Basically, you don’t want to constantly have your engine consistently in the higher RPM ranges, because it causes your car to operate in a less fuel-efficient manner to provide the performance you are demanding from it.
Once again, this is just for typical driving. If you are merging onto the interstate, pulling in front of oncoming traffic, etc., then you need to make sure you are accelerating at a rate that does not endanger you or other people. However, for regular stop and go traffic, such as in the city or suburbs in between traffic lights or stop signs, this can dramatically improve your fuel economy.
Step Four: Control Your Vehicle’s Weight
Obviously, you can’t make your car weigh less than it does from the factory (unless you do some boy-racer mods and remove your rear seats and radio).
What you can do, however, is control what you put in your car. The weight of the car determines how hard the engine will have to work to accelerate. The more junk you keep in your car (golf clubs, sport equipment, clothes, etc.), the more it will weigh. The more your car weighs, the harder it has to work to move, thus the more fuel it will have to use.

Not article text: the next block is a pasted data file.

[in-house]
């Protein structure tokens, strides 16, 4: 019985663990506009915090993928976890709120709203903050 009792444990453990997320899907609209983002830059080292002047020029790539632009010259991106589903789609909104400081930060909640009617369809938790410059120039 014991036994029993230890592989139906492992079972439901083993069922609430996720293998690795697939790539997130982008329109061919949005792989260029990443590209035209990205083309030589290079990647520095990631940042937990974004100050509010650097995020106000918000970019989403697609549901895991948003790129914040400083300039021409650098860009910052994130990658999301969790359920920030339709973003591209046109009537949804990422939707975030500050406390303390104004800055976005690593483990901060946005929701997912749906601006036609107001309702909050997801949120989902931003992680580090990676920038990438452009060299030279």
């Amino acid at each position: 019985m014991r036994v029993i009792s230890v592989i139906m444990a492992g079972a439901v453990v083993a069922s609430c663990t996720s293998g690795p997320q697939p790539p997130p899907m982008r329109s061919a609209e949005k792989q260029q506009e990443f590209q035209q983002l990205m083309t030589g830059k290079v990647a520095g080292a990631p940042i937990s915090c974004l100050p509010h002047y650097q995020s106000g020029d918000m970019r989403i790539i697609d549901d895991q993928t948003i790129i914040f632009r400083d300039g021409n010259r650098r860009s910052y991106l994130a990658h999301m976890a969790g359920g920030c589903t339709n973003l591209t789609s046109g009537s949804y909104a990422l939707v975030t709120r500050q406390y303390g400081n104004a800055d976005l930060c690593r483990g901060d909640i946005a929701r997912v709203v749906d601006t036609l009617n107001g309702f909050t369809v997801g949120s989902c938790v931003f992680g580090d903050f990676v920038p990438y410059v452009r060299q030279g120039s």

What can you do about this?
Only put things in your car that you absolutely need. You don’t need to keep your golf clubs in your trunk every day if you only golf once per week.
You don’t need to keep three extra outfits in your back seat “just in case”.
Another way you can save a lot of weight is by not filling your tank up all of the way at the pump. While it is very satisfying to look at your dashboard and see the needle at “F”, the fuel adds a tremendous amount of weight to your vehicle. By filling it up half way or 2/3rds of the way, you can shed some extra pounds off of your car, allowing it to be more fuel efficient.
While I will admit, this is something that I do not do (I have a small gas tank to begin with, so I would be making too many trips to the gas station), if you have a big gas tank in your car and can last a week with only half of a tank, I’d highly recommend you give it a try!
By combining all of these tips and implementing them into your daily commute, you should be able to drive much more efficiently, allowing you to save on fuel costs and trips to the gas station!
Thank you so much for reading this article! Be sure to share it with your friends and family, and as always, subscribe for email updates to be alerted when I make a new post. Thank you, and have a fantastic day!